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A pretty-printer for X12 EDI files
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x12pp is a CLI pretty-printer for X12 EDI files.

X12 is an arcane format consisting of a fixed-length header followed by a series of segments, each separated by a segment terminator character.

These segments are generally not separated by newlines, so extracting a range of lines from a file or taking a peek at the start using the usual Unix toolbox becomes unnecessarily painful.

Of course, you could split the lines using sed -e 's/~/~\n/g' and get on with your day, but:

  1. although the ~ is the traditional and most widely-used segment terminator it's not required -- each X12 file specifies its own terminators as part of the header.
  2. using sed or perl would mean I wouldn't have a chance to explore fast stream processing in Rust.

So here we are.



$ brew tap clarkema/nomad
$ brew install x12pp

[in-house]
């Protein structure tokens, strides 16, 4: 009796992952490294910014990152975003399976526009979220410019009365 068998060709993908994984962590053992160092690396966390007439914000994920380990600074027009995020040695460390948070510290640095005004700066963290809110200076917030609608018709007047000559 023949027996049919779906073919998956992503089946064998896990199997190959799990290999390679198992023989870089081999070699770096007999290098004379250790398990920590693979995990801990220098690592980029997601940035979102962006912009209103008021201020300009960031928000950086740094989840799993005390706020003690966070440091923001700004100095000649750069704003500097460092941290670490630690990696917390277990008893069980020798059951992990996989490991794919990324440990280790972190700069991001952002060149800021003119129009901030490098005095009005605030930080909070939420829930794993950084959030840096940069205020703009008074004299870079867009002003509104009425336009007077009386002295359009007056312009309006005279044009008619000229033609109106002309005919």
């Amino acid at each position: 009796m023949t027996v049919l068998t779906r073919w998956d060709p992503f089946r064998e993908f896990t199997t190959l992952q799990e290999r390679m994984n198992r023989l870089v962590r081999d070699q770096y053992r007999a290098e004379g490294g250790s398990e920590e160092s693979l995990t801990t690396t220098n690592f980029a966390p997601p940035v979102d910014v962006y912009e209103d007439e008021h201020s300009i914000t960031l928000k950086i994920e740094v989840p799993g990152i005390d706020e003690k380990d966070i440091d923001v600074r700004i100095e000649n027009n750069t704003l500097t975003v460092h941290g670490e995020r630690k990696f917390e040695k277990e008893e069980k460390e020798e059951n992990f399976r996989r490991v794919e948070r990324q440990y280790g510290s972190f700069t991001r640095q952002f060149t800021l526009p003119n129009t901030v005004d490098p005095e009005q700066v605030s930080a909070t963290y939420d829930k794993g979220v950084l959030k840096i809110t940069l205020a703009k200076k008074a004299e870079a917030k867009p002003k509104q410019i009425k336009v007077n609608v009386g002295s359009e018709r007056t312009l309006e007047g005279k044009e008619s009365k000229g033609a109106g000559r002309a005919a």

With cargo

$ cargo install x12pp

From source

x12pp is written in Rust, so you'll need an up-to-date Rust installation in order to build it from source. The result is a statically-compiled binary at target/release/x12pp, which you can copy wherever you need.

$ git clone
$ cd x12pp
$ cargo build --release
$ ./target/release/x12pp --version


$ x12pp < FILE > NEWFILE
$ x12pp FILE -o NEWFILE

# Strip newlines out instead with:
$ x12pp --uglify FILE

See manpage or --help for more.


All tests were performed on an Intel Core i9-7940X, using a 1.3G X12 test file located on a RAM disk. In each case, shell redirection was used to pipe the file through the test command and into /dev/null in order to get as close as possible to measuring pure processing time. For example:

$ time sed -e 's/~/~\n/g' < test-file > /dev/null

Tool Command Terminator detection Pre-wrapped? SIGPIPE? Time
x12pp x12pp 1.3s
GNU sed 4.7 sed -e 's/~/~\n/g' 7.6s
perl 5.28.2 perl -pe 's/~[\r\n]*/~\n/g' ✓ but slower 8.5s
edicat edicat 7m41s


  1. 'SIGPIPE' refers to whether a command can return a partial result without having to process the entire input. One of the motivations for x12pp was to be able to run x12pp < FILE | head -n 100 without having to plough through a multi-gigabyte file.
  2. Of course you could write a Perl script that did correctly read the segment terminator before processing the rest of the file.
  3. Perl produces the correct output with input data that is already wrapped, but much slower; around 24 seconds compared to 8.5.
  4. See for edicat
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